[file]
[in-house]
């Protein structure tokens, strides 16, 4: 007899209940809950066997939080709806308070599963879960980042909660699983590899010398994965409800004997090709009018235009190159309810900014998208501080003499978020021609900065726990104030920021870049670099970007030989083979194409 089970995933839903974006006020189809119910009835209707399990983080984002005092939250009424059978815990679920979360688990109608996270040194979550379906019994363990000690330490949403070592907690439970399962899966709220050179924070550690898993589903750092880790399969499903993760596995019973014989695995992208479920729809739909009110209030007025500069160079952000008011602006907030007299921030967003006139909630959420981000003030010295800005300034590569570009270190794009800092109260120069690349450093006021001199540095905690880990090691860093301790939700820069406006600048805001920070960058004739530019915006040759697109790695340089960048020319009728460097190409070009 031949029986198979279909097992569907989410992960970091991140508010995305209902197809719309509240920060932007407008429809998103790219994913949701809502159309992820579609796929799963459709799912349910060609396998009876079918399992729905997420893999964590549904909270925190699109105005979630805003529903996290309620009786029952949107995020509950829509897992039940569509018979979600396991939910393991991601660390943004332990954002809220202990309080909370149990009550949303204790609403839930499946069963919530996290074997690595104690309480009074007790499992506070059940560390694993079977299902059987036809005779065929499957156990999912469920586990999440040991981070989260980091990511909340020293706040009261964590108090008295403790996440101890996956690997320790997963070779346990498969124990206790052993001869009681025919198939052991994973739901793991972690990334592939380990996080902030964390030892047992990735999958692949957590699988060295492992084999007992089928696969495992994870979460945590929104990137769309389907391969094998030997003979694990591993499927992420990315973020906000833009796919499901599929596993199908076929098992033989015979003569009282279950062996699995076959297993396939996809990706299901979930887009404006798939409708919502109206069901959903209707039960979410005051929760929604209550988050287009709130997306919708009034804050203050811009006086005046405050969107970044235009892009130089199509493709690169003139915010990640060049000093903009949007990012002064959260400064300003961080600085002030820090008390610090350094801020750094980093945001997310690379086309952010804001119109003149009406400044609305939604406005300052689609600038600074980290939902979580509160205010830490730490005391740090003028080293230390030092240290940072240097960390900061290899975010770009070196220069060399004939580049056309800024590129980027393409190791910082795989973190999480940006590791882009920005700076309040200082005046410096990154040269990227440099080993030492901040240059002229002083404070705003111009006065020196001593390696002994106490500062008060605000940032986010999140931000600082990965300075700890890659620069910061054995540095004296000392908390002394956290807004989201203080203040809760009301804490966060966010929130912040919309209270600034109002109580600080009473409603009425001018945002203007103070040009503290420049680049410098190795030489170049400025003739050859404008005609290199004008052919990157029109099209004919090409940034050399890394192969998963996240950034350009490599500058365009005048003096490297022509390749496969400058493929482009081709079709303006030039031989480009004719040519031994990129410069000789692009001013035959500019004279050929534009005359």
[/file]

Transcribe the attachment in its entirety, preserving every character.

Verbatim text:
[in-house]
């Protein structure tokens, strides 16, 4: 007899209940809950066997939080709806308070599963879960980042909660699983590899010398994965409800004997090709009018235009190159309810900014998208501080003499978020021609900065726990104030920021870049670099970007030989083979194409 089970995933839903974006006020189809119910009835209707399990983080984002005092939250009424059978815990679920979360688990109608996270040194979550379906019994363990000690330490949403070592907690439970399962899966709220050179924070550690898993589903750092880790399969499903993760596995019973014989695995992208479920729809739909009110209030007025500069160079952000008011602006907030007299921030967003006139909630959420981000003030010295800005300034590569570009270190794009800092109260120069690349450093006021001199540095905690880990090691860093301790939700820069406006600048805001920070960058004739530019915006040759697109790695340089960048020319009728460097190409070009 031949029986198979279909097992569907989410992960970091991140508010995305209902197809719309509240920060932007407008429809998103790219994913949701809502159309992820579609796929799963459709799912349910060609396998009876079918399992729905997420893999964590549904909270925190699109105005979630805003529903996290309620009786029952949107995020509950829509897992039940569509018979979600396991939910393991991601660390943004332990954002809220202990309080909370149990009550949303204790609403839930499946069963919530996290074997690595104690309480009074007790499992506070059940560390694993079977299902059987036809005779065929499957156990999912469920586990999440040991981070989260980091990511909340020293706040009261964590108090008295403790996440101890996956690997320790997963070779346990498969124990206790052993001869009681025919198939052991994973739901793991972690990334592939380990996080902030964390030892047992990735999958692949957590699988060295492992084999007992089928696969495992994870979460945590929104990137769309389907391969094998030997003979694990591993499927992420990315973020906000833009796919499901599929596993199908076929098992033989015979003569009282279950062996699995076959297993396939996809990706299901979930887009404006798939409708919502109206069901959903209707039960979410005051929760929604209550988050287009709130997306919708009034804050203050811009006086005046405050969107970044235009892009130089199509493709690169003139915010990640060049000093903009949007990012002064959260400064300003961080600085002030820090008390610090350094801020750094980093945001997310690379086309952010804001119109003149009406400044609305939604406005300052689609600038600074980290939902979580509160205010830490730490005391740090003028080293230390030092240290940072240097960390900061290899975010770009070196220069060399004939580049056309800024590129980027393409190791910082795989973190999480940006590791882009920005700076309040200082005046410096990154040269990227440099080993030492901040240059002229002083404070705003111009006065020196001593390696002994106490500062008060605000940032986010999140931000600082990965300075700890890659620069910061054995540095004296000392908390002394956290807004989201203080203040809760009301804490966060966010929130912040919309209270600034109002109580600080009473409603009425001018945002203007103070040009503290420049680049410098190795030489170049400025003739050859404008005609290199004008052919990157029109099209004919090409940034050399890394192969998963996240950034350009490599500058365009005048003096490297022509390749496969400058493929482009081709079709303006030039031989480009004719040519031994990129410069000789692009001013035959500019004279050929534009005359």